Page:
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271,000 people homeless on any given night in England, according to Shelter

3 weeks ago

By The Guide Liverpool

271,000 people homeless on any given night in England, according to Shelter

Shelter said that ‘with private rents and living costs continuing to soar’, thousands of people were at risk of losing their homes in 2023.

At least 271,000 people were homeless in England on any given night last year, according to research from a charity “bracing” for a spike in homelessness in 2023.

This is equivalent to one in 208 people and almost half (45% or 123,000) of these were children, Shelter estimates.

Of the total, around 2,400 people were sleeping rough, around 15,000 people were in hostels or supported accommodation and nearly 250,000 – mainly families – were living in temporary accommodation.

London had the highest rate – with around one in 58 people homeless – while people were least likely to be homeless in the North East, which had a rate of one in 2,118 people.

The estimates have been reached using Government statistics, Freedom of Information requests and data from the membership charity Homeless Link.

They cover people in temporary accommodation, hostels and those on the streets. They do not include the various forms of hidden or unofficial homelessness, such as sofa surfing or overcrowded homes.

Consequently, they are likely to underestimate the true scale of homelessness in the country, Shelter said.

The total is slightly down (1%) from the previous year, when 274,000 were estimated to be homeless on any given night in 2021.

This is driven by a 2% fall in the number of people living in temporary accommodation, after a peak in early 2020, when the Government rolled out the Everyone In scheme during the height of the coronavirus pandemic.

Despite the slight annual dip, over the last decade, use of temporary accommodation has risen by an “alarming” 74%, Shelter said.

The charity said this was down to a “chronic shortage” of social homes.

According to Government figures as of March 2022, more than two-thirds (68%) of families with children in temporary accommodation have been living there for longer than a year.

Shelter also carried out a survey of 1,112 households in temporary accommodation, with 63% of respondents saying their living situation had had a negative impact on their mental health.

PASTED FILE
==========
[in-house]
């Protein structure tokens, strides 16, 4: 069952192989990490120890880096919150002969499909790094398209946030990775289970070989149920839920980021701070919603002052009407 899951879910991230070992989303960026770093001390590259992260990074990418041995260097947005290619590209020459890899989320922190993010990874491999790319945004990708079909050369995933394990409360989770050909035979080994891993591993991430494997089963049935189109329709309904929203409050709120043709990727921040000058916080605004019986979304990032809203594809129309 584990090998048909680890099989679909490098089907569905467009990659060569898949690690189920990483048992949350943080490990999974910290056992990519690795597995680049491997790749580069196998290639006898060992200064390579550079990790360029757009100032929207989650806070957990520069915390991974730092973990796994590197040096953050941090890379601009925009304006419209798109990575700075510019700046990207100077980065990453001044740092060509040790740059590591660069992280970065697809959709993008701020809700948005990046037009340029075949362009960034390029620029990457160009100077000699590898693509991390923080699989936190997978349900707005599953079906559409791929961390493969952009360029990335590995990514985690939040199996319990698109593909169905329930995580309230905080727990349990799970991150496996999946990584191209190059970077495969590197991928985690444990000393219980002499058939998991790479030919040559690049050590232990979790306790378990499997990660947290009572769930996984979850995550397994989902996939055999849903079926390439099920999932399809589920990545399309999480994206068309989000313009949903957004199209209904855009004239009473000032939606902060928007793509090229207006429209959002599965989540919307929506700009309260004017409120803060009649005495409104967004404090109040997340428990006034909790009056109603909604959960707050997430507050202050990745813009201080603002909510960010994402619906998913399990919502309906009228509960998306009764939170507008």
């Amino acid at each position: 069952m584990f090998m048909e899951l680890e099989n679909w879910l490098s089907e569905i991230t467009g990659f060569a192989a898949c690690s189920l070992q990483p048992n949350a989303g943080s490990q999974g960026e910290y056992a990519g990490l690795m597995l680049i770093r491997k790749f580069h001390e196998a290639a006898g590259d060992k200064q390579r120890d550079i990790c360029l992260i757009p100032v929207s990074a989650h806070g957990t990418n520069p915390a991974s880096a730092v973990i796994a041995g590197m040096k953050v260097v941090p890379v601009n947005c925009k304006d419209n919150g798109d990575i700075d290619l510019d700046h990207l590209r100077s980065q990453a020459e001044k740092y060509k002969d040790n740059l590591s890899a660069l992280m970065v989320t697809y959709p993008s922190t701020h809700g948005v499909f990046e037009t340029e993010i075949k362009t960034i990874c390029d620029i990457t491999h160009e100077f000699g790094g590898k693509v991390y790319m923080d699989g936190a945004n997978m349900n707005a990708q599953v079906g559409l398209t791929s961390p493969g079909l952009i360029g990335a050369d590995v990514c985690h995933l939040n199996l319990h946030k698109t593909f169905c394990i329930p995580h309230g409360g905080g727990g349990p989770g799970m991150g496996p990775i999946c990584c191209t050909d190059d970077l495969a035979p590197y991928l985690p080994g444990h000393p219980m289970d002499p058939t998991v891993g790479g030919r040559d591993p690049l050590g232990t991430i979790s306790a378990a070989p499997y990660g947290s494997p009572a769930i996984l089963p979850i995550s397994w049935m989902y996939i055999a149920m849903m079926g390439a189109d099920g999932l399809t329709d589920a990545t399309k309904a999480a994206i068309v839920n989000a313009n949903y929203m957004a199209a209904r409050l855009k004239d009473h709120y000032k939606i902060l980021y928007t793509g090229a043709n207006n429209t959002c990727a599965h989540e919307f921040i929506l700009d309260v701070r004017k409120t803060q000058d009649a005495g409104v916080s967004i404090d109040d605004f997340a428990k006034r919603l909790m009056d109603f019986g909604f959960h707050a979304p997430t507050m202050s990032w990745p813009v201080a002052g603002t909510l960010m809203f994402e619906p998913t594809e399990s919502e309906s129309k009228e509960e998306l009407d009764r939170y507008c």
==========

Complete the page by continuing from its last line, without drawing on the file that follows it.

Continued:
Half (51%) said this had negatively affected their physical health, according to the survey, carried out between May and August last year.

And 39% said living in temporary accommodation had made it harder to access GP and other healthcare appointments.
Shelter chief executive Polly Neate said: “The new year should be a time of hope, but this isn’t the case for the 271,000 homeless people who are facing a truly bleak 2023.

“A cold doorway or a grotty hostel room is not a home, but this is reality for too many people today.

“Our frontline advisers are working tirelessly to help people who are desperate to escape homelessness – from the parents doing all they can to provide some shred of a normal family life while stuck in an emergency B&B, to the person terrified of another night sleeping rough.

“With private rents and living costs continuing to soar, thousands of people are not just facing a winter of worry, they are at risk of losing the roof over their head.

“At Shelter, we are bracing ourselves for a sharp rise in homelessness in 2023. More than ever, we will be relying on the public’s generosity to help us support and campaign for all those fighting for a safe home.”

For more information or to donate to Shelter’s Winter Appeal, visit shelter.org.uk/donate.

Labour MP Paula Barker, shadow homelessness and rough sleeping minister, said the figures were “shameful”.

“The Conservatives promised to prevent homelessness and end rough sleeping by the end of next year, but they are completely and utterly failing, with devastating consequences for thousands of families and children,” she said.

“This tragic trend will only continue unless the Government gets an urgent grip on this crisis.”

A Government spokeswoman said: “Councils have a duty to ensure no family is left without a roof over their heads. That is why we’ve given them £366 million this year to help prevent evictions, support to pay deposits and provide temporary housing.

“Temporary accommodation is always a last resort. Over half a million households have been prevented from becoming homeless since 2018 through the Homelessness Reduction Act.

“We are also providing significant support to help people through these tough times by holding down energy bills and delivering up to £1,350 in direct cash payments to millions of vulnerable households.”

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